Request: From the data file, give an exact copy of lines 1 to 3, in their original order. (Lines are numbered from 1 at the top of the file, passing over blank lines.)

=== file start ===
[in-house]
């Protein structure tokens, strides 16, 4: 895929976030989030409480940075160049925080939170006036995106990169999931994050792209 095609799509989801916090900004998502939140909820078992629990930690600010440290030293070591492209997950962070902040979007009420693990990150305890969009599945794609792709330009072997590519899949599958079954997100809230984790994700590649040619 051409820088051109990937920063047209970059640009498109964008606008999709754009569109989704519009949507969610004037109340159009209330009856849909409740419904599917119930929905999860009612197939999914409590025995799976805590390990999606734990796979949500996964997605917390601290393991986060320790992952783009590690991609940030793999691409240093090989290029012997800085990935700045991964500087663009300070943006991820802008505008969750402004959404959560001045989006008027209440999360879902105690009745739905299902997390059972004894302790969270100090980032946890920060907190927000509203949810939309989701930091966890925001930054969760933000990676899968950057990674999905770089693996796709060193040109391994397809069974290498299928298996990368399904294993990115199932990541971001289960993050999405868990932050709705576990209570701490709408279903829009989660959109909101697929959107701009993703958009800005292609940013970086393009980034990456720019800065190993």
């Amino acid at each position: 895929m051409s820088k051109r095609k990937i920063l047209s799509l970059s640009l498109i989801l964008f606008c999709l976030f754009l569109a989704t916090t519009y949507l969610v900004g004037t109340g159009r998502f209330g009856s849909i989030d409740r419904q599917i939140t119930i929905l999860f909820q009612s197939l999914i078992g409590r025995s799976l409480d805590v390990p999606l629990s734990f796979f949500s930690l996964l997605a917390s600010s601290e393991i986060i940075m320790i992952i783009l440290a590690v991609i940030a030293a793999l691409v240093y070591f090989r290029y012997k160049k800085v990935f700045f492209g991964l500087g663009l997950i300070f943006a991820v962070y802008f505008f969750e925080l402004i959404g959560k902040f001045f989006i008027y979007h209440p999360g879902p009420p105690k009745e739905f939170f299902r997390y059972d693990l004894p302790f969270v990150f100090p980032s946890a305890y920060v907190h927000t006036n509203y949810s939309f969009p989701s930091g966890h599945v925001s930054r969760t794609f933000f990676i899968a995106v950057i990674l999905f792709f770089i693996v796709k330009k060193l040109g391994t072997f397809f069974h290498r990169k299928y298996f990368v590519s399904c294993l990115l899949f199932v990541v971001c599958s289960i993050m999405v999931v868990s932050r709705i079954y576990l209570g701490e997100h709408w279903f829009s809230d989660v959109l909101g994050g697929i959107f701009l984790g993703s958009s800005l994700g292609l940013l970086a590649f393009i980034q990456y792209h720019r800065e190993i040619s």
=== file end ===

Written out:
[in-house]
């Protein structure tokens, strides 16, 4: 895929976030989030409480940075160049925080939170006036995106990169999931994050792209 095609799509989801916090900004998502939140909820078992629990930690600010440290030293070591492209997950962070902040979007009420693990990150305890969009599945794609792709330009072997590519899949599958079954997100809230984790994700590649040619 051409820088051109990937920063047209970059640009498109964008606008999709754009569109989704519009949507969610004037109340159009209330009856849909409740419904599917119930929905999860009612197939999914409590025995799976805590390990999606734990796979949500996964997605917390601290393991986060320790992952783009590690991609940030793999691409240093090989290029012997800085990935700045991964500087663009300070943006991820802008505008969750402004959404959560001045989006008027209440999360879902105690009745739905299902997390059972004894302790969270100090980032946890920060907190927000509203949810939309989701930091966890925001930054969760933000990676899968950057990674999905770089693996796709060193040109391994397809069974290498299928298996990368399904294993990115199932990541971001289960993050999405868990932050709705576990209570701490709408279903829009989660959109909101697929959107701009993703958009800005292609940013970086393009980034990456720019800065190993």
């Amino acid at each position: 895929m051409s820088k051109r095609k990937i920063l047209s799509l970059s640009l498109i989801l964008f606008c999709l976030f754009l569109a989704t916090t519009y949507l969610v900004g004037t109340g159009r998502f209330g009856s849909i989030d409740r419904q599917i939140t119930i929905l999860f909820q009612s197939l999914i078992g409590r025995s799976l409480d805590v390990p999606l629990s734990f796979f949500s930690l996964l997605a917390s600010s601290e393991i986060i940075m320790i992952i783009l440290a590690v991609i940030a030293a793999l691409v240093y070591f090989r290029y012997k160049k800085v990935f700045f492209g991964l500087g663009l997950i300070f943006a991820v962070y802008f505008f969750e925080l402004i959404g959560k902040f001045f989006i008027y979007h209440p999360g879902p009420p105690k009745e739905f939170f299902r997390y059972d693990l004894p302790f969270v990150f100090p980032s946890a305890y920060v907190h927000t006036n509203y949810s939309f969009p989701s930091g966890h599945v925001s930054r969760t794609f933000f990676i899968a995106v950057i990674l999905f792709f770089i693996v796709k330009k060193l040109g391994t072997f397809f069974h290498r990169k299928y298996f990368v590519s399904c294993l990115l899949f199932v990541v971001c599958s289960i993050m999405v999931v868990s932050r709705i079954y576990l209570g701490e997100h709408w279903f829009s809230d989660v959109l909101g994050g697929i959107f701009l984790g993703s958009s800005l994700g292609l940013l970086a590649f393009i980034q990456y792209h720019r800065e190993i040619s």